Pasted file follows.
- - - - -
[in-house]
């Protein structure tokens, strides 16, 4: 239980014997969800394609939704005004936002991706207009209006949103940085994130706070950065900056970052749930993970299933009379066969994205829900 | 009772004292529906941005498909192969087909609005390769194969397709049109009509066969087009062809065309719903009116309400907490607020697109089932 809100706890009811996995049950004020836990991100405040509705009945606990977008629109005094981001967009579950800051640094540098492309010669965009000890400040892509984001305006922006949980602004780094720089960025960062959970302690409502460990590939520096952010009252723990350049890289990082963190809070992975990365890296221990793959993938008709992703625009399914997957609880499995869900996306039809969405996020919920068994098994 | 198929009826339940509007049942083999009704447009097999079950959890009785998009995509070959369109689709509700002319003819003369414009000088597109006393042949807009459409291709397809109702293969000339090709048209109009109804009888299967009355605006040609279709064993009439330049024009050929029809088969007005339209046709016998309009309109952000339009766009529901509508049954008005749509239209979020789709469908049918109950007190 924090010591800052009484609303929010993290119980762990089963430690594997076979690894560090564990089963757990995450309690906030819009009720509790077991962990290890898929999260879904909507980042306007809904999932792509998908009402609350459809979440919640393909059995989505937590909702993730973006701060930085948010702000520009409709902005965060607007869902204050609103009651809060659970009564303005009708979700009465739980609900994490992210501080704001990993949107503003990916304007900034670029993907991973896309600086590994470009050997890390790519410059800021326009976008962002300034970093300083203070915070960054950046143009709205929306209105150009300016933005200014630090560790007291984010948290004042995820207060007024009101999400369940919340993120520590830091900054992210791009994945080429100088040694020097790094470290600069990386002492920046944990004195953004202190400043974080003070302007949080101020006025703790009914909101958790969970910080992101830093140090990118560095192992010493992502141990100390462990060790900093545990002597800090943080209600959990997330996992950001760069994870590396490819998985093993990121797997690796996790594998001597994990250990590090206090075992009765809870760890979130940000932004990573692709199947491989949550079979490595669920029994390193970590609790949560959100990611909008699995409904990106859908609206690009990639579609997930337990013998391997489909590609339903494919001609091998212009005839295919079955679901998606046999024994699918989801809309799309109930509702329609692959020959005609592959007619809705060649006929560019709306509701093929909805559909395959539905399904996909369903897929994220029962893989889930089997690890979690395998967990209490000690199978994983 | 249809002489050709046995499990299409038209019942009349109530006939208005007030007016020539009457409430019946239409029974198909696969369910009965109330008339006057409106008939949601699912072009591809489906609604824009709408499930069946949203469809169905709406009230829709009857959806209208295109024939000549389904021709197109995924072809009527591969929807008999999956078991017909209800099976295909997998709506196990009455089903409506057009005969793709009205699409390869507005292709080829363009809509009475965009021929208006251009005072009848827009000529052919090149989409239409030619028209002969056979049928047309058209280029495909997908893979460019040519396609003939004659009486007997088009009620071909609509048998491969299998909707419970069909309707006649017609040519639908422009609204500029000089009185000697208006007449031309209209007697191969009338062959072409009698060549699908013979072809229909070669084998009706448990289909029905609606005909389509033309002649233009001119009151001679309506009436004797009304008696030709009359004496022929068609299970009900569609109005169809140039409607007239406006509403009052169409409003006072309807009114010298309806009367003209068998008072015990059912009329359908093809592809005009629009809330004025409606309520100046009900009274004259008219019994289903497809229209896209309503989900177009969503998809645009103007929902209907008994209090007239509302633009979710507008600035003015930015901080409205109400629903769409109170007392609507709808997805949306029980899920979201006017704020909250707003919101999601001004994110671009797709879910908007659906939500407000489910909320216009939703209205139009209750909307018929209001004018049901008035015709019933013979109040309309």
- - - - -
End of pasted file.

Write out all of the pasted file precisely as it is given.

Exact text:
[in-house]
């Protein structure tokens, strides 16, 4: 239980014997969800394609939704005004936002991706207009209006949103940085994130706070950065900056970052749930993970299933009379066969994205829900 | 009772004292529906941005498909192969087909609005390769194969397709049109009509066969087009062809065309719903009116309400907490607020697109089932 809100706890009811996995049950004020836990991100405040509705009945606990977008629109005094981001967009579950800051640094540098492309010669965009000890400040892509984001305006922006949980602004780094720089960025960062959970302690409502460990590939520096952010009252723990350049890289990082963190809070992975990365890296221990793959993938008709992703625009399914997957609880499995869900996306039809969405996020919920068994098994 | 198929009826339940509007049942083999009704447009097999079950959890009785998009995509070959369109689709509700002319003819003369414009000088597109006393042949807009459409291709397809109702293969000339090709048209109009109804009888299967009355605006040609279709064993009439330049024009050929029809088969007005339209046709016998309009309109952000339009766009529901509508049954008005749509239209979020789709469908049918109950007190 924090010591800052009484609303929010993290119980762990089963430690594997076979690894560090564990089963757990995450309690906030819009009720509790077991962990290890898929999260879904909507980042306007809904999932792509998908009402609350459809979440919640393909059995989505937590909702993730973006701060930085948010702000520009409709902005965060607007869902204050609103009651809060659970009564303005009708979700009465739980609900994490992210501080704001990993949107503003990916304007900034670029993907991973896309600086590994470009050997890390790519410059800021326009976008962002300034970093300083203070915070960054950046143009709205929306209105150009300016933005200014630090560790007291984010948290004042995820207060007024009101999400369940919340993120520590830091900054992210791009994945080429100088040694020097790094470290600069990386002492920046944990004195953004202190400043974080003070302007949080101020006025703790009914909101958790969970910080992101830093140090990118560095192992010493992502141990100390462990060790900093545990002597800090943080209600959990997330996992950001760069994870590396490819998985093993990121797997690796996790594998001597994990250990590090206090075992009765809870760890979130940000932004990573692709199947491989949550079979490595669920029994390193970590609790949560959100990611909008699995409904990106859908609206690009990639579609997930337990013998391997489909590609339903494919001609091998212009005839295919079955679901998606046999024994699918989801809309799309109930509702329609692959020959005609592959007619809705060649006929560019709306509701093929909805559909395959539905399904996909369903897929994220029962893989889930089997690890979690395998967990209490000690199978994983 | 249809002489050709046995499990299409038209019942009349109530006939208005007030007016020539009457409430019946239409029974198909696969369910009965109330008339006057409106008939949601699912072009591809489906609604824009709408499930069946949203469809169905709406009230829709009857959806209208295109024939000549389904021709197109995924072809009527591969929807008999999956078991017909209800099976295909997998709506196990009455089903409506057009005969793709009205699409390869507005292709080829363009809509009475965009021929208006251009005072009848827009000529052919090149989409239409030619028209002969056979049928047309058209280029495909997908893979460019040519396609003939004659009486007997088009009620071909609509048998491969299998909707419970069909309707006649017609040519639908422009609204500029000089009185000697208006007449031309209209007697191969009338062959072409009698060549699908013979072809229909070669084998009706448990289909029905609606005909389509033309002649233009001119009151001679309506009436004797009304008696030709009359004496022929068609299970009900569609109005169809140039409607007239406006509403009052169409409003006072309807009114010298309806009367003209068998008072015990059912009329359908093809592809005009629009809330004025409606309520100046009900009274004259008219019994289903497809229209896209309503989900177009969503998809645009103007929902209907008994209090007239509302633009979710507008600035003015930015901080409205109400629903769409109170007392609507709808997805949306029980899920979201006017704020909250707003919101999601001004994110671009797709879910908007659906939500407000489910909320216009939703209205139009209750909307018929209001004018049901008035015709019933013979109040309309």